• For discussion: Doctor Faustus seems to have plenty of opportunities to repent throughout the play. Why does he refuse to commit to repentance? What might Faustus’s mutability in the hands of Lucifer suggest about his capacity for free will?
  • For discussion: Is Doctor Faustus responsible for his fall from grace? Why do you think so? What could he have done to avoid going to hell? 
  • For discussion: What do the devils of the play, all of whom were cast out of heaven, reveal about the theme of predestination versus free will?

Theme Revealed Through Character Development: In line with the form of the tragedy, Doctor Faustus focuses on the downfall of its protagonist and tragic hero, Doctor Faustus. Aside from perhaps Mephistophilis, Doctor Faustus is the play’s only complex character, and his traits, experiences, and interactions reveal some of the text’s major themes.

  • For discussion: How does Doctor Faustus’s character develop over the course of the text? What are some major turning points for him? What does he learn, and what does he fail to learn? How does he change? What themes are developed through Faustus’s choices?
  • For discussion: The Old Man who appears towards the end of the play can be read as a foil for Doctor Faustus. Compare and contrast the Old Man and Faustus in terms of physical appearance and moral fortitude. What do the contrasts between these two characters reveal about Doctor Faustus? What do they reveal about the text’s themes? 
  • For discussion: How does Mephistophilis function in the play? What information does he convey to the audience, and how does he relate to Doctor Faustus? How does Mephistophilis appeal to Faustus’s desires? To what extent is he responsible for Faustus’s downfall? 

A Study of Tragedy: Doctor Faustus is an excellent introduction to the form of the Elizabethan tragedy. The play features a tragic hero, supernatural elements, a perpetual conflict between good and evil, and a destructive conclusion. Throughout the play’s tragic arc, Marlowe intersperses comedic episodes, another feature of Elizabethan tragedies.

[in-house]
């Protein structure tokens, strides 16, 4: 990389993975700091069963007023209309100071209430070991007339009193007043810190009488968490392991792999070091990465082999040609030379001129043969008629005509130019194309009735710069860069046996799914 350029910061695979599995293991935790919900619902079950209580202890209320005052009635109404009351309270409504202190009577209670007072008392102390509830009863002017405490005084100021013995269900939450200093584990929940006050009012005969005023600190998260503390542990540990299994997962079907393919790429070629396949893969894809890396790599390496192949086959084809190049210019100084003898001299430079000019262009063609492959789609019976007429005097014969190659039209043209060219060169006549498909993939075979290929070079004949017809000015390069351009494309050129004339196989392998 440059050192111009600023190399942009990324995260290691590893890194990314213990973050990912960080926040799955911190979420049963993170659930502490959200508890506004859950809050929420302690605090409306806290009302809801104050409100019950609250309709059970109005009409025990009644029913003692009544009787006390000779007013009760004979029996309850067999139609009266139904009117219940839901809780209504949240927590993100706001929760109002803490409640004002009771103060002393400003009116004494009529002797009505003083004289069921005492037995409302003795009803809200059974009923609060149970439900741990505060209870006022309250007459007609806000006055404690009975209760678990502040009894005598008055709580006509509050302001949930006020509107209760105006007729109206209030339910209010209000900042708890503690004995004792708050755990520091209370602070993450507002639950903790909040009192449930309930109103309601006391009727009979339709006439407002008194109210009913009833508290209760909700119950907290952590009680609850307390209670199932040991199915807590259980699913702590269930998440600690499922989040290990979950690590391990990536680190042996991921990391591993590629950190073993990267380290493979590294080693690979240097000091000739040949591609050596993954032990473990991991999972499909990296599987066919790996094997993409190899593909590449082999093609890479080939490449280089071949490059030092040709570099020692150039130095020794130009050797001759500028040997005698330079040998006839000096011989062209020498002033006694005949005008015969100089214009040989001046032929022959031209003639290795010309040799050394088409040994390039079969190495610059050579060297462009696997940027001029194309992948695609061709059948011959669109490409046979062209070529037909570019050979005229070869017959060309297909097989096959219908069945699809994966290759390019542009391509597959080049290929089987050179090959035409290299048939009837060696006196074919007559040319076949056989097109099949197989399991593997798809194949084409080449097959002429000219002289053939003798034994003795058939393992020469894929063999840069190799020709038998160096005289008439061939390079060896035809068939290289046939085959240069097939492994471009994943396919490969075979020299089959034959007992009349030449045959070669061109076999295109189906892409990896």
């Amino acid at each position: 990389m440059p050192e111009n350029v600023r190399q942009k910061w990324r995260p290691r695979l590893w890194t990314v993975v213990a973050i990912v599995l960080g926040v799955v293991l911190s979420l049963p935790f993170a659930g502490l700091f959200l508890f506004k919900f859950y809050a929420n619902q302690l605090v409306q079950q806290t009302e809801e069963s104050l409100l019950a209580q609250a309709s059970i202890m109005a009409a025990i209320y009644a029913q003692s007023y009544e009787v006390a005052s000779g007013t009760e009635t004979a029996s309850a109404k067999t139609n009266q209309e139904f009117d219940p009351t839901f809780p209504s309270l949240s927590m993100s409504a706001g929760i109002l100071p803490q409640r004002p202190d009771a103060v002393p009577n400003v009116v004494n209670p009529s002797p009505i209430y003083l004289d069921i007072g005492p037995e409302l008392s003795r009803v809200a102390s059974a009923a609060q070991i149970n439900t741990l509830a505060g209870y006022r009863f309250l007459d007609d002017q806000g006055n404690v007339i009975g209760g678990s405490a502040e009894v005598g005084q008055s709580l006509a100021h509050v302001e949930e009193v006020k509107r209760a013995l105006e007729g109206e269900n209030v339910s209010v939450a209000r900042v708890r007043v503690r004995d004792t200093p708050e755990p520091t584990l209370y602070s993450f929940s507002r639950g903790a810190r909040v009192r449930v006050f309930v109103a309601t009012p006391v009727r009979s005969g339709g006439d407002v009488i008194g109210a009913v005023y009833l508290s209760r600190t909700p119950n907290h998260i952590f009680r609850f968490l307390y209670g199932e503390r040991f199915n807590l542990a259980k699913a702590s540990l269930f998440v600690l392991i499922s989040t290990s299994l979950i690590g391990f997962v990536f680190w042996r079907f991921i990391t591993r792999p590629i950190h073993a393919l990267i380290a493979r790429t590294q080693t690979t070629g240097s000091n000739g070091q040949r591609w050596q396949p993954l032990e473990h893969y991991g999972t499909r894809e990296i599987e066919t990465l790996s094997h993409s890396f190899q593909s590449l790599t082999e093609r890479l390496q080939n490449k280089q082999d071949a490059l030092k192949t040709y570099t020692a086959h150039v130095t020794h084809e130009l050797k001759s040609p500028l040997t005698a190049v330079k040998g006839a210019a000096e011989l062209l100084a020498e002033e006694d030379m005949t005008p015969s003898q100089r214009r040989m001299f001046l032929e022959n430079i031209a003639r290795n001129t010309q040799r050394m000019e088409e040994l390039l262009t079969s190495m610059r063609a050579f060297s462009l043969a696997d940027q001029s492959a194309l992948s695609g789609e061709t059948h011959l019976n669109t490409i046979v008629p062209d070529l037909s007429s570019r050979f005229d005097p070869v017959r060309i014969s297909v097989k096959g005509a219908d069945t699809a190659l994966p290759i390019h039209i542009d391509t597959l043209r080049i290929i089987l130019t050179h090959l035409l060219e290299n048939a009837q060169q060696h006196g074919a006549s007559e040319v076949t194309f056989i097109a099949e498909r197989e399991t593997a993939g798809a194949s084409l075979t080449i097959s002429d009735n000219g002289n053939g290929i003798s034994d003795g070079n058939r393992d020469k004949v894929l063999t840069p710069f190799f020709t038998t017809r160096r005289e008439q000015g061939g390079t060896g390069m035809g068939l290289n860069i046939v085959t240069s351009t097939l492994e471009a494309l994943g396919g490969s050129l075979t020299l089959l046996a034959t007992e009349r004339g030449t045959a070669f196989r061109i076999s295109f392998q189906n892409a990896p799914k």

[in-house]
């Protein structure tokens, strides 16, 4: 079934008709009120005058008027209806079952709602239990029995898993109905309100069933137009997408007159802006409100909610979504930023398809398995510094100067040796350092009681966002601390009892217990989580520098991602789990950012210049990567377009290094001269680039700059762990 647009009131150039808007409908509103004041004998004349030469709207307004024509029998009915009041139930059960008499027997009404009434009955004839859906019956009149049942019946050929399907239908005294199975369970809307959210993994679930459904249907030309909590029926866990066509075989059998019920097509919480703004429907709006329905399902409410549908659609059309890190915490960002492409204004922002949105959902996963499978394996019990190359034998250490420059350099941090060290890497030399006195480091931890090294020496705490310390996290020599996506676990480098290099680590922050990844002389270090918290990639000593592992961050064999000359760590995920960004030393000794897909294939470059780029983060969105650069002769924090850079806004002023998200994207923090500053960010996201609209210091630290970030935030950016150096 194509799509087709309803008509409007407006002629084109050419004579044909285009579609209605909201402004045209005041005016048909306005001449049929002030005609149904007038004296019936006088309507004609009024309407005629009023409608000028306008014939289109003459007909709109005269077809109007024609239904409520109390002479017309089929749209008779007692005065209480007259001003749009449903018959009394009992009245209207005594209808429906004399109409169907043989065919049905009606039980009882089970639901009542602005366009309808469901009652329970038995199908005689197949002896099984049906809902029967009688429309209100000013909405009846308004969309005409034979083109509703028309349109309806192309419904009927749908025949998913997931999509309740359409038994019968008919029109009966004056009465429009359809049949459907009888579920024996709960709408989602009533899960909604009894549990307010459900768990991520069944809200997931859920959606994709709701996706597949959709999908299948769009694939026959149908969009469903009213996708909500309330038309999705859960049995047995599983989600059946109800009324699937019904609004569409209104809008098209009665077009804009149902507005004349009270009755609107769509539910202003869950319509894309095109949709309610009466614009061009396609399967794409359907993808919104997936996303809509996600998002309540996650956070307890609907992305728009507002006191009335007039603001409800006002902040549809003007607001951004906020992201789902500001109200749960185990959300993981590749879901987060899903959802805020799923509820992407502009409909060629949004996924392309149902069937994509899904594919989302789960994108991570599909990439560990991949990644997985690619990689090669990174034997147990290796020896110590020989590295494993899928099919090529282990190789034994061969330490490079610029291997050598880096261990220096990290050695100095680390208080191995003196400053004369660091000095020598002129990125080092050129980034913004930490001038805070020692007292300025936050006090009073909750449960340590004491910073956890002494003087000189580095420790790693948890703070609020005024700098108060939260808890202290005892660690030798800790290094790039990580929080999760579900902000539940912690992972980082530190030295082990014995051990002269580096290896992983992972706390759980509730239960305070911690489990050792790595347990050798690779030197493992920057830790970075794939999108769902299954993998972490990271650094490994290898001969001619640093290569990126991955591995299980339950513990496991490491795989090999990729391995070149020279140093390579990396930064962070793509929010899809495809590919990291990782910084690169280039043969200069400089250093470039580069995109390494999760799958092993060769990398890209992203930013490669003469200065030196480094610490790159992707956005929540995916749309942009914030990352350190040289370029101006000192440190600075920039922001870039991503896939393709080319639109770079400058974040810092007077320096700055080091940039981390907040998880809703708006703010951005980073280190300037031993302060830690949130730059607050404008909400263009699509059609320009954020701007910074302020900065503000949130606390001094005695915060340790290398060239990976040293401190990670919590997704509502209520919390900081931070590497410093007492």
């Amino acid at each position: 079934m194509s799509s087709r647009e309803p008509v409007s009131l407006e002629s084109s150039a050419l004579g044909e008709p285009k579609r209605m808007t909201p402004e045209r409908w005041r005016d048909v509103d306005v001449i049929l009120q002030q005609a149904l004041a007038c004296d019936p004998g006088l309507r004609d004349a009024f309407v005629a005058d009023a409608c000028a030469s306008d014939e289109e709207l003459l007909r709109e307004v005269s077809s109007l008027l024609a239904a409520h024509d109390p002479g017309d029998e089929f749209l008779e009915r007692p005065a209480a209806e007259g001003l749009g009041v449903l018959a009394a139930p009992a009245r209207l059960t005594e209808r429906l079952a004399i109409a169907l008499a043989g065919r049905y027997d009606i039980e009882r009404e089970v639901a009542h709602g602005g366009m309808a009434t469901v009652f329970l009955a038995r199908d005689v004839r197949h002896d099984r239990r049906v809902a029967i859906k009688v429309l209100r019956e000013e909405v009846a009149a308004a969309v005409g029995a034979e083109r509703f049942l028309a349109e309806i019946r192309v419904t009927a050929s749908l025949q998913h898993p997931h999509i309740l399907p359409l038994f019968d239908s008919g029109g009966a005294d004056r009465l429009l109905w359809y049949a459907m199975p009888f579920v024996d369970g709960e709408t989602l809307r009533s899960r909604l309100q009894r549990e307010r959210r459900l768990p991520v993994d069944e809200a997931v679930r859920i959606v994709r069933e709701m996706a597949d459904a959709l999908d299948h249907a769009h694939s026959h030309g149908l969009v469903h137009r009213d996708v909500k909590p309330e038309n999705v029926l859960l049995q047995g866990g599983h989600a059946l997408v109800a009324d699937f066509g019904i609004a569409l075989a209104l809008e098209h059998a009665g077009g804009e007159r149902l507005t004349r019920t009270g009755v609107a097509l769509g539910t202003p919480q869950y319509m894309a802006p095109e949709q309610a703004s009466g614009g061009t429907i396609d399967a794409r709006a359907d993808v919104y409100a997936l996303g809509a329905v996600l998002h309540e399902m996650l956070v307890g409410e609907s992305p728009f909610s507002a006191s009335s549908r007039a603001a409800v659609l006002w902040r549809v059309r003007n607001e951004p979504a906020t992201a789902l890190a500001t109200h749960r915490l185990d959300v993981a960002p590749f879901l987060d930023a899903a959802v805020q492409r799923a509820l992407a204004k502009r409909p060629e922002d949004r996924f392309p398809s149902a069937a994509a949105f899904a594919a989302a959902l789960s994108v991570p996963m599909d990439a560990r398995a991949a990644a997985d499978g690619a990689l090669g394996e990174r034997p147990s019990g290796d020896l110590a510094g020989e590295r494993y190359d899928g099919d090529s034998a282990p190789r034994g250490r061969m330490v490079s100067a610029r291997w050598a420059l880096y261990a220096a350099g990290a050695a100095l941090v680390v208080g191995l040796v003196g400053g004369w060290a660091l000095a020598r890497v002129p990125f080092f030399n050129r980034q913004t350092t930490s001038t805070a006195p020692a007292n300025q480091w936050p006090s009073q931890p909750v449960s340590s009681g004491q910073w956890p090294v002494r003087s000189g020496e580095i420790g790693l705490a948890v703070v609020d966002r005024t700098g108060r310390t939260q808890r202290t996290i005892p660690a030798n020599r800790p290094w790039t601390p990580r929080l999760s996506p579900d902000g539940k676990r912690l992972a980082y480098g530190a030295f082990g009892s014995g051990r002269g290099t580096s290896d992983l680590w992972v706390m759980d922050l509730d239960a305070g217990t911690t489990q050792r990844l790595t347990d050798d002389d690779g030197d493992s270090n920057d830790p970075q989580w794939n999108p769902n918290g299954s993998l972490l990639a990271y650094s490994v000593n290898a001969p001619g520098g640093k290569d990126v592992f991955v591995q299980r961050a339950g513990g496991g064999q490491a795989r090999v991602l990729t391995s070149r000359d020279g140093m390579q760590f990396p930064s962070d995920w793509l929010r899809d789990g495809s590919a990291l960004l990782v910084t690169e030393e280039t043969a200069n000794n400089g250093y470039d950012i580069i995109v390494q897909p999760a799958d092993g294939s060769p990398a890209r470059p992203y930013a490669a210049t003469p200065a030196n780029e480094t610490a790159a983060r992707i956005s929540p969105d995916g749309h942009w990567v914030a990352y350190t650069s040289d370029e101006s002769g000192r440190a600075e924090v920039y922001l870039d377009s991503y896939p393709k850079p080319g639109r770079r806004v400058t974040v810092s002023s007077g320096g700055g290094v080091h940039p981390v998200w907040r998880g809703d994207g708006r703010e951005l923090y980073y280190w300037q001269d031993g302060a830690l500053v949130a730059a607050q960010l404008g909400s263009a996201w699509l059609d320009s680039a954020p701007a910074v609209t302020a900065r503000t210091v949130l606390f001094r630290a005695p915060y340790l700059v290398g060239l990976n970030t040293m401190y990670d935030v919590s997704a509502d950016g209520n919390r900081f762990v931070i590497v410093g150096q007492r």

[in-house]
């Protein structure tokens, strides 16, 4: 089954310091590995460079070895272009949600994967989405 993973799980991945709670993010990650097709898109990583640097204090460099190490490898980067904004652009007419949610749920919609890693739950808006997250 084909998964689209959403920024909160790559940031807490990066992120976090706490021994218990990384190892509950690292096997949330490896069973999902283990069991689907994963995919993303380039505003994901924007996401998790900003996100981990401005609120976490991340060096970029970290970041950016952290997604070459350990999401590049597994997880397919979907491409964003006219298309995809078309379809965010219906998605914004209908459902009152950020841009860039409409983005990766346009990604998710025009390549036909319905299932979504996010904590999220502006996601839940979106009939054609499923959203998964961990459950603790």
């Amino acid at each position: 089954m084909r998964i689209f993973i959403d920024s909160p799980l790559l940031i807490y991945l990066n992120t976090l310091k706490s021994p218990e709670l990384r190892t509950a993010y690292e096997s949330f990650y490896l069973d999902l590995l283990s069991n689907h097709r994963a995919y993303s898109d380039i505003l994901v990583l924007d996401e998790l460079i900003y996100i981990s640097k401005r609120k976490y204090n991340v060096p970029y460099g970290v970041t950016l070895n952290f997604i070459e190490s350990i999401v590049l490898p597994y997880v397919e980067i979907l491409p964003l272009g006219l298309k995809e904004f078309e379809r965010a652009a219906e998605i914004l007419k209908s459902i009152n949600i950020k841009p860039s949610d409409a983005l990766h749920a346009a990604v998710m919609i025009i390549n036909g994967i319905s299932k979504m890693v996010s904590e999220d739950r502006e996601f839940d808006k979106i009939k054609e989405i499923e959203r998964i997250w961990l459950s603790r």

• For discussion: A key characteristic of a tragic hero is the tragic flaw, or hamartia, which causes his or her downfall. What is Doctor Faustus’s tragic flaw? Why does it trigger his catastrophic fall from grace? 
  • For discussion: Tragic heroes in Elizabethan tragedies are often sympathetic, if greatly flawed, characters. Is Doctor Faustus someone to be pitied? Why or why not? Are his actions understandable? Why or why not?
  • For discussion: How does the play depict the ongoing conflict between good and evil? In the world of the play, what qualifies as good, and what qualifies as evil? Does either one prevail in the end? Why or why not?
  • For discussion: How does humor function in the play? Which scenes are humorous? What purpose(s) do such scenes serve in a tragic drama? To what extent does humor counterbalance the gravity of the play?

Additional Discussion Questions: 

  • Is Doctor Faustus’s fate tragic or justified or both? Explain your reasoning.
  • What does Marlowe’s portrayal of the Pope suggest about the play’s arguments about the Roman Catholic Church? Why are these arguments relevant to the play as a whole?
  • Why does Lucifer summon personifications of the Seven Deadly Sins after Doctor Faustus agrees to turn away from God?


Tricky Issues to Address While Teaching Doctor Faustus